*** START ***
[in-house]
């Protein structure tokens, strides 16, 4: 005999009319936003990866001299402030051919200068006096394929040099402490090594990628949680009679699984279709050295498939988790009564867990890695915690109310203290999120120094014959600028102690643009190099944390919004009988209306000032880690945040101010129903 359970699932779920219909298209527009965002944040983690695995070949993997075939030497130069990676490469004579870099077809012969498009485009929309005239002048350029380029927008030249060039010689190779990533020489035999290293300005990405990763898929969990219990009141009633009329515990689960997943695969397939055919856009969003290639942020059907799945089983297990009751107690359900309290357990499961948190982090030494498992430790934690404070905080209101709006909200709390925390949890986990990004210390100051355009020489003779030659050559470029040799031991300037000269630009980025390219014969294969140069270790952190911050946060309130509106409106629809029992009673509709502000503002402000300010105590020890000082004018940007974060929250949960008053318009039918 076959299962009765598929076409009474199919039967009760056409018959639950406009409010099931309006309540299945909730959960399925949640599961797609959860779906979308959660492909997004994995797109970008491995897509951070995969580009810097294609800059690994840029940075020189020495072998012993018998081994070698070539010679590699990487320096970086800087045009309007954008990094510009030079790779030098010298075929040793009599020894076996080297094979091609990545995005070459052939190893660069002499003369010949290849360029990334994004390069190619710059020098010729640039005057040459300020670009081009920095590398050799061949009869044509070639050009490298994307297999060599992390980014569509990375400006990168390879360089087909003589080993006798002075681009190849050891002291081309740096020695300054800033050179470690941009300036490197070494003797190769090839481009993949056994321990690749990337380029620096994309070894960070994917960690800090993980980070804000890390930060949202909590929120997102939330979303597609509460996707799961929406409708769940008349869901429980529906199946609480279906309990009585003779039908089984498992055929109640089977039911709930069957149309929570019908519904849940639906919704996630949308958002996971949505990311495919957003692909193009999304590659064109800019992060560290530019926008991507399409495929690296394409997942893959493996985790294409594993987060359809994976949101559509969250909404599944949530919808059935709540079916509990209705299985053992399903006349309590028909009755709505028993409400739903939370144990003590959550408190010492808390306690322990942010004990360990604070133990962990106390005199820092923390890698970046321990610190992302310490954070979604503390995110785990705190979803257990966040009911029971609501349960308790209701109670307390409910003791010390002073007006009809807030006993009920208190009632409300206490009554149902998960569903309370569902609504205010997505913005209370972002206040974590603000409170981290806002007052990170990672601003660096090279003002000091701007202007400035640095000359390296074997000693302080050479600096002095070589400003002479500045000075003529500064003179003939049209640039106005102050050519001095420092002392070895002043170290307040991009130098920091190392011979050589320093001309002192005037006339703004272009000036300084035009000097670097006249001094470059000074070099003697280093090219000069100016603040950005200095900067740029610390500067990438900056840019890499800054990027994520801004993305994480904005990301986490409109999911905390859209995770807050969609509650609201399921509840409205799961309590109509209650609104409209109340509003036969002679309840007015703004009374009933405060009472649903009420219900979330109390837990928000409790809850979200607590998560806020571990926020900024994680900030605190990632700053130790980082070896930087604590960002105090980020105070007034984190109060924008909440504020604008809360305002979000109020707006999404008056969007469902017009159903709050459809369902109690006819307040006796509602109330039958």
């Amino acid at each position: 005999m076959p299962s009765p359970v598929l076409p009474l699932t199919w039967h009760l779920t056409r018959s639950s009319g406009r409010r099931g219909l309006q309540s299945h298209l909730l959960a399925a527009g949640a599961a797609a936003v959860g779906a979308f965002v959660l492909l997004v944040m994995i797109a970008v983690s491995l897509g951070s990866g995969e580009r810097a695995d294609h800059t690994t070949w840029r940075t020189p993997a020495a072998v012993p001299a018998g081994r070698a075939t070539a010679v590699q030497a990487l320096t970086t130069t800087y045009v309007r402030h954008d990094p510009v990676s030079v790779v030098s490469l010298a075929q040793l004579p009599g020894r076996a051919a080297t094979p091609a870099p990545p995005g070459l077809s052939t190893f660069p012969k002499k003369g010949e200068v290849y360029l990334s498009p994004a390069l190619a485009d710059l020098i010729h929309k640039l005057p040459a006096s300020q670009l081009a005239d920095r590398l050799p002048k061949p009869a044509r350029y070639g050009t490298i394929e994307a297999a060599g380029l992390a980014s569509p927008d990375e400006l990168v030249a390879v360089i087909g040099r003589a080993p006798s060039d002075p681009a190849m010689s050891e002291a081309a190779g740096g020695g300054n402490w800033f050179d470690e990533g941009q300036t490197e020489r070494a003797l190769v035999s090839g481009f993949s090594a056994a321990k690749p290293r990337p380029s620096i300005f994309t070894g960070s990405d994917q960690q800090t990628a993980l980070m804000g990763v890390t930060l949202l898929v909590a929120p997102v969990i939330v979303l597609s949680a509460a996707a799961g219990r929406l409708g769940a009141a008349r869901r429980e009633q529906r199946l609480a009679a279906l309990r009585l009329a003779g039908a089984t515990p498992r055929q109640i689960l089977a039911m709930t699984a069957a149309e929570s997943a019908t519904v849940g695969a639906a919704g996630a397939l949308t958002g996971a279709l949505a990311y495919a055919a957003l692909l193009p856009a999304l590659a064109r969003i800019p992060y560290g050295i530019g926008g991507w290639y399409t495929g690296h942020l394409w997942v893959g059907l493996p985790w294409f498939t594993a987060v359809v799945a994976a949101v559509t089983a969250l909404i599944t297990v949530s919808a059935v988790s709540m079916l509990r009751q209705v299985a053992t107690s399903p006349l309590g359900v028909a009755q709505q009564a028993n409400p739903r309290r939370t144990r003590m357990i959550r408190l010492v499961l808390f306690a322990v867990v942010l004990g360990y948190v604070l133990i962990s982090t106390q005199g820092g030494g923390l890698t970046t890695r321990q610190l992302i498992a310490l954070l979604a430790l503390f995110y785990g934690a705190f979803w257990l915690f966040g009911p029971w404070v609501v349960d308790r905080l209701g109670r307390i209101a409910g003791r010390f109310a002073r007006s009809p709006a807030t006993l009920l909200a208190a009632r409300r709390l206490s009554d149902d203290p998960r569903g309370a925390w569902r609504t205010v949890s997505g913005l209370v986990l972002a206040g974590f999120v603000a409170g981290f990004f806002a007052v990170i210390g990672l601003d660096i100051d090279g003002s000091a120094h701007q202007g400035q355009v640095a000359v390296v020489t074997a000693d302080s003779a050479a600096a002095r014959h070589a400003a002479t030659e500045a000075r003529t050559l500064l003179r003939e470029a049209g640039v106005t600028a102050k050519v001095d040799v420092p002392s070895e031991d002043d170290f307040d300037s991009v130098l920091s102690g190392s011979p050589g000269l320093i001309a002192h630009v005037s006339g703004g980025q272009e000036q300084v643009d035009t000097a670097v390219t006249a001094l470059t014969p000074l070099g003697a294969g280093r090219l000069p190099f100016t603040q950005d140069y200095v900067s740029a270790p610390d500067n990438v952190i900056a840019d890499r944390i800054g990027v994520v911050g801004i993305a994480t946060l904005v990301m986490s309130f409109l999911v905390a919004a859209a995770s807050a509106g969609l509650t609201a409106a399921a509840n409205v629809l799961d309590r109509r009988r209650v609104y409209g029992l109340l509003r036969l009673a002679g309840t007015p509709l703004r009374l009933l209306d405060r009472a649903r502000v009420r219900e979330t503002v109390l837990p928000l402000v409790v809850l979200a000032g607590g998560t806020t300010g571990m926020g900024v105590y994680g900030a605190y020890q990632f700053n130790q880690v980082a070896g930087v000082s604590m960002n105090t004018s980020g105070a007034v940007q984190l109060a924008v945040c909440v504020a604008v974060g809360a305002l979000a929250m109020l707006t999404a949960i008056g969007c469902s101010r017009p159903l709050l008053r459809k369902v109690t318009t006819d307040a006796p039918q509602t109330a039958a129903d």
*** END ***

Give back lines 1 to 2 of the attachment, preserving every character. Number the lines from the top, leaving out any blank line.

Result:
[in-house]
């Protein structure tokens, strides 16, 4: 005999009319936003990866001299402030051919200068006096394929040099402490090594990628949680009679699984279709050295498939988790009564867990890695915690109310203290999120120094014959600028102690643009190099944390919004009988209306000032880690945040101010129903 359970699932779920219909298209527009965002944040983690695995070949993997075939030497130069990676490469004579870099077809012969498009485009929309005239002048350029380029927008030249060039010689190779990533020489035999290293300005990405990763898929969990219990009141009633009329515990689960997943695969397939055919856009969003290639942020059907799945089983297990009751107690359900309290357990499961948190982090030494498992430790934690404070905080209101709006909200709390925390949890986990990004210390100051355009020489003779030659050559470029040799031991300037000269630009980025390219014969294969140069270790952190911050946060309130509106409106629809029992009673509709502000503002402000300010105590020890000082004018940007974060929250949960008053318009039918 076959299962009765598929076409009474199919039967009760056409018959639950406009409010099931309006309540299945909730959960399925949640599961797609959860779906979308959660492909997004994995797109970008491995897509951070995969580009810097294609800059690994840029940075020189020495072998012993018998081994070698070539010679590699990487320096970086800087045009309007954008990094510009030079790779030098010298075929040793009599020894076996080297094979091609990545995005070459052939190893660069002499003369010949290849360029990334994004390069190619710059020098010729640039005057040459300020670009081009920095590398050799061949009869044509070639050009490298994307297999060599992390980014569509990375400006990168390879360089087909003589080993006798002075681009190849050891002291081309740096020695300054800033050179470690941009300036490197070494003797190769090839481009993949056994321990690749990337380029620096994309070894960070994917960690800090993980980070804000890390930060949202909590929120997102939330979303597609509460996707799961929406409708769940008349869901429980529906199946609480279906309990009585003779039908089984498992055929109640089977039911709930069957149309929570019908519904849940639906919704996630949308958002996971949505990311495919957003692909193009999304590659064109800019992060560290530019926008991507399409495929690296394409997942893959493996985790294409594993987060359809994976949101559509969250909404599944949530919808059935709540079916509990209705299985053992399903006349309590028909009755709505028993409400739903939370144990003590959550408190010492808390306690322990942010004990360990604070133990962990106390005199820092923390890698970046321990610190992302310490954070979604503390995110785990705190979803257990966040009911029971609501349960308790209701109670307390409910003791010390002073007006009809807030006993009920208190009632409300206490009554149902998960569903309370569902609504205010997505913005209370972002206040974590603000409170981290806002007052990170990672601003660096090279003002000091701007202007400035640095000359390296074997000693302080050479600096002095070589400003002479500045000075003529500064003179003939049209640039106005102050050519001095420092002392070895002043170290307040991009130098920091190392011979050589320093001309002192005037006339703004272009000036300084035009000097670097006249001094470059000074070099003697280093090219000069100016603040950005200095900067740029610390500067990438900056840019890499800054990027994520801004993305994480904005990301986490409109999911905390859209995770807050969609509650609201399921509840409205799961309590109509209650609104409209109340509003036969002679309840007015703004009374009933405060009472649903009420219900979330109390837990928000409790809850979200607590998560806020571990926020900024994680900030605190990632700053130790980082070896930087604590960002105090980020105070007034984190109060924008909440504020604008809360305002979000109020707006999404008056969007469902017009159903709050459809369902109690006819307040006796509602109330039958």